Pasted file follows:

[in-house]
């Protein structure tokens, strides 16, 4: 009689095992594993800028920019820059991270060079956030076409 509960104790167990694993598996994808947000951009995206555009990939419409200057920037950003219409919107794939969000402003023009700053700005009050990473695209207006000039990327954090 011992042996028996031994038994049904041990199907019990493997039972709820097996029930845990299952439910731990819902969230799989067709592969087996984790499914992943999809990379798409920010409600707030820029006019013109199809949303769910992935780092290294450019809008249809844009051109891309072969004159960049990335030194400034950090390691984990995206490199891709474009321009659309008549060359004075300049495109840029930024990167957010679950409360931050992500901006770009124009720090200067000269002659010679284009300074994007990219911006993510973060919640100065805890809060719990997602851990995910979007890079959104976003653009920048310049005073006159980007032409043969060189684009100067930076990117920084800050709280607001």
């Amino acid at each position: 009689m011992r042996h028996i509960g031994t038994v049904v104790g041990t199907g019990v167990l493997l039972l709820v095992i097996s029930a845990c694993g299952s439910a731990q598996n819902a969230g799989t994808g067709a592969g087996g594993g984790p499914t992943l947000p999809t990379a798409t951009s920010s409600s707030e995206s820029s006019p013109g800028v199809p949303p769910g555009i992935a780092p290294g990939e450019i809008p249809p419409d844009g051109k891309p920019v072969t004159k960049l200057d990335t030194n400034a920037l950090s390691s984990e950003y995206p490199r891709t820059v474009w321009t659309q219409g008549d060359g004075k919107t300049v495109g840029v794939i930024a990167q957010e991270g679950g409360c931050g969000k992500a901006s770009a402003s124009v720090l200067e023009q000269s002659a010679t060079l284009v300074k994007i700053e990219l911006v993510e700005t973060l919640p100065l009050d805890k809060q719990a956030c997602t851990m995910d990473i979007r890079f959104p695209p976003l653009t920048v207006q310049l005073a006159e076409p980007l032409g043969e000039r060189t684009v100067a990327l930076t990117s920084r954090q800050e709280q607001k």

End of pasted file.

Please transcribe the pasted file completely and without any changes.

[in-house]
């Protein structure tokens, strides 16, 4: 009689095992594993800028920019820059991270060079956030076409 509960104790167990694993598996994808947000951009995206555009990939419409200057920037950003219409919107794939969000402003023009700053700005009050990473695209207006000039990327954090 011992042996028996031994038994049904041990199907019990493997039972709820097996029930845990299952439910731990819902969230799989067709592969087996984790499914992943999809990379798409920010409600707030820029006019013109199809949303769910992935780092290294450019809008249809844009051109891309072969004159960049990335030194400034950090390691984990995206490199891709474009321009659309008549060359004075300049495109840029930024990167957010679950409360931050992500901006770009124009720090200067000269002659010679284009300074994007990219911006993510973060919640100065805890809060719990997602851990995910979007890079959104976003653009920048310049005073006159980007032409043969060189684009100067930076990117920084800050709280607001």
């Amino acid at each position: 009689m011992r042996h028996i509960g031994t038994v049904v104790g041990t199907g019990v167990l493997l039972l709820v095992i097996s029930a845990c694993g299952s439910a731990q598996n819902a969230g799989t994808g067709a592969g087996g594993g984790p499914t992943l947000p999809t990379a798409t951009s920010s409600s707030e995206s820029s006019p013109g800028v199809p949303p769910g555009i992935a780092p290294g990939e450019i809008p249809p419409d844009g051109k891309p920019v072969t004159k960049l200057d990335t030194n400034a920037l950090s390691s984990e950003y995206p490199r891709t820059v474009w321009t659309q219409g008549d060359g004075k919107t300049v495109g840029v794939i930024a990167q957010e991270g679950g409360c931050g969000k992500a901006s770009a402003s124009v720090l200067e023009q000269s002659a010679t060079l284009v300074k994007i700053e990219l911006v993510e700005t973060l919640p100065l009050d805890k809060q719990a956030c997602t851990m995910d990473i979007r890079f959104p695209p976003l653009t920048v207006q310049l005073a006159e076409p980007l032409g043969e000039r060189t684009v100067a990327l930076t990117s920084r954090q800050e709280q607001k």